Nightcrawler (Late) Review


The best place to hide is behind a camera.

Going in I was new to Dan Gilroy the writer/director of Nightcrawler, but I wasn’t new to Jake Gyllenhaal having enjoyed his performances in such gems as Donnie Darko and Prisoners. The film is centered around Lou Bloom (Gyllenhaal), a small time street hustler seeming to (at first) only to be concerned with a small come up. That is until he’s barreling down the freeway at an ungodly hour, and sees a car accident. Something inside him almost forces him to pull over, and satisfy his curiosity itch with a risky scratch. Two noble citizens are helping the victim out, and before you can yell 911, a couple of freelance cameramen show up the film the accident. The film is dark and almost gothic, but definitely has its elements of comedy, and Gyllenhaal does’t hold back this could possibly be one of the best performances of his career. The pacing seems right and Gyllenhaal definitely sells the “obsessed madman” look that I’m Gilroy was going for. Lou hustles himself straight to a camera and police scanner, and starts nightcrawling himself. The craft seems to have a bit of a learning curve as Lou finds himself filming less than desired crimes at first. One of the things I found intriguing about this movie was unknown. Until the end there was no point in the movie where I knew for sure what was going to happen next, I think a little ambiguity goes a long way.


After making a few sales to a local new station, Lou later recruits some help. He hires a young man named Rick (Riz Ahmed) who’s nearly homeless and desperate for money, the two hit the streets and start filming. Lou is far from a people person, he has his goals in mind and doesn’t care who he blackmails or hurts to get them accomplished. One scene that stuck with me in particular was the restaurant scene with Lou and fellow business partner Nina (Rene Russo). Lou almost strong-arms his way to a date, and even proceeds to threaten to take his “crucial” footage elsewhere if she doesn’t sleep with him. It’s clear Lou is a man obsessed, taking to extreme measures to eliminate the competition with sheer mafia tactics. The heat gets turned up when he beats the police to a home invasion/triple homicide. He breaks the law and drags his loyal but naïve partner into shady territory, when he withholds information from the police. I’ll admit that it was rather entertaining to watch Lou’s obsession grow, and his sanity slip. Lou Bloom is not a likable character, he’s manipulative, narcissistic, and very intelligent, he will stop at almost nothing to get the forage he desires; and while he was doing his dirty work, I could not look away.  The intensity of this film was borderline unbearable, and the final act had an incredible build up.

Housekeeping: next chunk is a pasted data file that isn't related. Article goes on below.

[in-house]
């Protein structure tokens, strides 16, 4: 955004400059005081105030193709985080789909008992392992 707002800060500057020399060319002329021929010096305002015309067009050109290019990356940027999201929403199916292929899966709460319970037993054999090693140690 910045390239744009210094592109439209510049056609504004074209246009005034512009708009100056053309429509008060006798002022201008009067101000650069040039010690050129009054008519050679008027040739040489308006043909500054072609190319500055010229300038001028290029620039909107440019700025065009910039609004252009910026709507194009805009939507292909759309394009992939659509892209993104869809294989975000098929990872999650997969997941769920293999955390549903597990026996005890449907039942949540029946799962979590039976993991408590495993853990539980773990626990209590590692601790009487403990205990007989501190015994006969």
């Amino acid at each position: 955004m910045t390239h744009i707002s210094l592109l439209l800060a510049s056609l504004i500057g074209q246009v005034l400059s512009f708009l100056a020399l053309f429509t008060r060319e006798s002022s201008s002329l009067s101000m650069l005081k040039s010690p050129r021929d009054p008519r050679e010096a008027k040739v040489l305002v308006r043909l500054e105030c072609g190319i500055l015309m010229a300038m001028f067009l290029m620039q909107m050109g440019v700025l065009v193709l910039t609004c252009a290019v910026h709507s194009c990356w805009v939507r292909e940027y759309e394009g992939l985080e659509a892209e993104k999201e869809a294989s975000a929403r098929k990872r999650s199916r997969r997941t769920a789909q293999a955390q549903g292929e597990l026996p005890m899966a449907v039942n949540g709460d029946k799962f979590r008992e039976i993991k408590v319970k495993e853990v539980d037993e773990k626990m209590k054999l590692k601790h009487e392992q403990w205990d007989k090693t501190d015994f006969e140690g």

With that being said, I suppose my only gripe with the film IS the final act. For the last 20 minutes or so I was sitting back giving the screen 100% of my attention, while the suspense rose and rose. I was on the edge of my seat waiting for the big finish, the jaw dropper, the spectacular ending, and when it was all said and done that’s what I got, and ending. Even with a so-so ending, at the end of the day and at the end of the film, Lou showed us that sometimes crime does pay.



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